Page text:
With the staff in Quintessa’s possession, pieces of Cybertron begin to steal energy from Earth in order to restore itself. What follows is some of the most egregious examples of disaster porn ever made. Entire cities are destroyed as well as the pyramids- wait, aren’t the pyramids actually ancient transformer signaling things that were going to eliminate the earth or something? Haven’t you learned yet? Continuity and logic are irrelevant in these movies! Meanwhile, NASA scientists are trying to figure out a solution themselves led by Tony Hale playing the most annoying character possible.
And this brings us to the other major issue with this film and all other Transformer films, while the Transformers themselves are mostly anonymous, there are many human characters in these films that are incredibly annoying. Not only are they annoying and irritating, but their humor and the humor of the entire franchise in general is so juvenile and low brow that most people over the age of 15 are not going to be amused by it. There are so many characters and scenes in these films that I just want to end and go away because they are so incredibly bothersome and frustrating. These films manage to make millions and even billions of dollars despite so transparently appealing to a limited audience of 10-year-old boys.
There is not much else to say. The movie ends with the humans and Autobots fighting together against Quintessa, Megatron and their force of really ugly looking Transformers with both sides trying to gain control of the staff. Actually, there is one aspect of this battle which exemplifies how lazy this story is and how little though actually goes into it. Immediately before the final battle, Optimus give a rousing speech before he becomes the first to charge into battle with his jet which only he has. Once everyone else has joined the battle, part of the challenge becomes the fact that Optimus is missing. Was he captured? Is he in trouble against Quintessa? Has he already been defeated by Megatron? Nope. He just shows up later without any explanation as to where he was or why he was so late. He arrives and kicks a bunch of robot ass without anyone batting an eye. IN the grand scheme of things, this is a small issue, but it is one that really defines the amount of effort that goes into the plotlines of these movies.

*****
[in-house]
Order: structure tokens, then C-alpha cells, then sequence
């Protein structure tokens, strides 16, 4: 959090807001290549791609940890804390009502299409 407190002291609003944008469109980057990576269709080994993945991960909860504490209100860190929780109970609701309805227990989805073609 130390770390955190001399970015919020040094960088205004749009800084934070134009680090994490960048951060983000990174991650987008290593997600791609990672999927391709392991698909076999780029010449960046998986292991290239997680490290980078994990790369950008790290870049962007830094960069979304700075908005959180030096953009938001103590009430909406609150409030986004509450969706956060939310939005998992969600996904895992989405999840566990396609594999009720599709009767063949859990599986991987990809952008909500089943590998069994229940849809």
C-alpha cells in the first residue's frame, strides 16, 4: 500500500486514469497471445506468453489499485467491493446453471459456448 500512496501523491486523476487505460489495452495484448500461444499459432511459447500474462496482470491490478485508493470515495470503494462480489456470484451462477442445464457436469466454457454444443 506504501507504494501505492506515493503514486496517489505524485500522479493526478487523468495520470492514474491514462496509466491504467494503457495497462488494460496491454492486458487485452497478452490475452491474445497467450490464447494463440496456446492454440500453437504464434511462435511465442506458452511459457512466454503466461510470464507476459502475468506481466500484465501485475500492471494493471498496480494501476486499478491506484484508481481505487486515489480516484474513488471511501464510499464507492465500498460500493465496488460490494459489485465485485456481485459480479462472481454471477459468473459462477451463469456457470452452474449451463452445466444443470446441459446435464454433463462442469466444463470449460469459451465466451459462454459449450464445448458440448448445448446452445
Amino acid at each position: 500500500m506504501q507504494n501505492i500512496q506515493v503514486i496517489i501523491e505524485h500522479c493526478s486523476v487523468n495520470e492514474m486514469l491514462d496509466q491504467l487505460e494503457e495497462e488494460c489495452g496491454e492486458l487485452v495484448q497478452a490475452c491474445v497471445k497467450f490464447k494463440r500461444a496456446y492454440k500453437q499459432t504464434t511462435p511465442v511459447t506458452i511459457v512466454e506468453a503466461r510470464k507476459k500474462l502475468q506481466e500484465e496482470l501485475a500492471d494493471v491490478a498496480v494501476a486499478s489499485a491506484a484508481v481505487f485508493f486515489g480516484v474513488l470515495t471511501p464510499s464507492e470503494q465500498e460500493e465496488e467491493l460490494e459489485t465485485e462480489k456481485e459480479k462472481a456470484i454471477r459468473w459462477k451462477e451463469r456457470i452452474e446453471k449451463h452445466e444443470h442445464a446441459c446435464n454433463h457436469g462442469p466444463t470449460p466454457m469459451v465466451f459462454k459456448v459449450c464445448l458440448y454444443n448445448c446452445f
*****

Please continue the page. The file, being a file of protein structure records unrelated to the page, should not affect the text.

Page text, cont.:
The one aspect of this film that isn’t lazy are the plethora of action scenes. Immediate reactions to this film were more positive because of the strength of the action scenes. This is where Michael bay excels, as at no point are they every dull or boring and they are always grand spectacles which beg for other films to even try to outdo them. These are also why despite the two and a half hour run time, the film manages to not overstay its welcome. They are exciting and action packed, and can do enough to overcome all of the other negatives the film has to provide a fun experience if you are willing to zone out and just watch a high tech Rock ‘Em Sock ‘Em Robots fight combined with tantalizing amounts of disaster porn.
Unfortunately, even these fun moments are affected by the tainting touch of Michael Bay. As I eluded to at the end of Quick Review for this film, the cinematic style that bay utilizes for his films goes from annoying at the beginning of the film to completely frustrating and aggravating by the end. At no point in the entire film will the camera sit still for even a second. It is one thing to have it move a lot during action scenes, as that is in vogue at the moment, but even during low key scenes with characters simply speaking, the camera will not sit still. It has to move and shake around all the time. The worst is the Michael Bay special: a sweeping low angle shot that circles around the character in the center of the frame. I have seen this shot more times than I can count, and I would love for Bay to surprise me at some point with a new shot at some point. Instead, he vomits this shot out dozens of times a film and tells all of us to deal with the mess.
This is a frustrating movie, as is the case with every other one in the entire franchise. When the first teaser trailer dropped for the original Transformers a decade ago, it was one of the most excited I have ever been for a movie. It is one of the greatest teasers of all time, and was the perfect way to set up the first film. And the first film, for the most part, was able to deliver. It is the highest rated film of the franchise with a solid 7.1 on IMDB, and even its 57% on Rotten Tomatoes looks stellar compared to the other four films- three of which are below 20%, including this one.
The franchise had a solid start, but has spiraled out of control and it has grown to become the face of many of the worst aspects of Hollywood at this time. These are big budget action films that places an emphasis on CGI spectacles while doing away with such ridiculous things as a comprehensive plot and characters that people can care about. It is as if the people who makes these films think that the audience is just a bunch of simpletons who want to watch things blow up. Perhaps it is because these films are made by simpletons who just what to watch things blow up. Or maybe we should all come to grips with the fact that the entire reason this franchise and the property as a whole exists is to advertise a line of toys that will hit store shelves in time for the release of the films.
The real reason these films exist.
The reason that these films only appeal to juvenile young boys is because those are the ones who will buy the toys, or at least have their parents buy them. Anyone going in expecting anything else more is setting their bars too high. The Transformers films aren’t cynically made cash cows that will make hundreds of millions of dollars in spite of their stupidity, they are actually action films made for young boys that somehow manage to transcend those bounds and appeal to a massive audience beyond all logic and reason.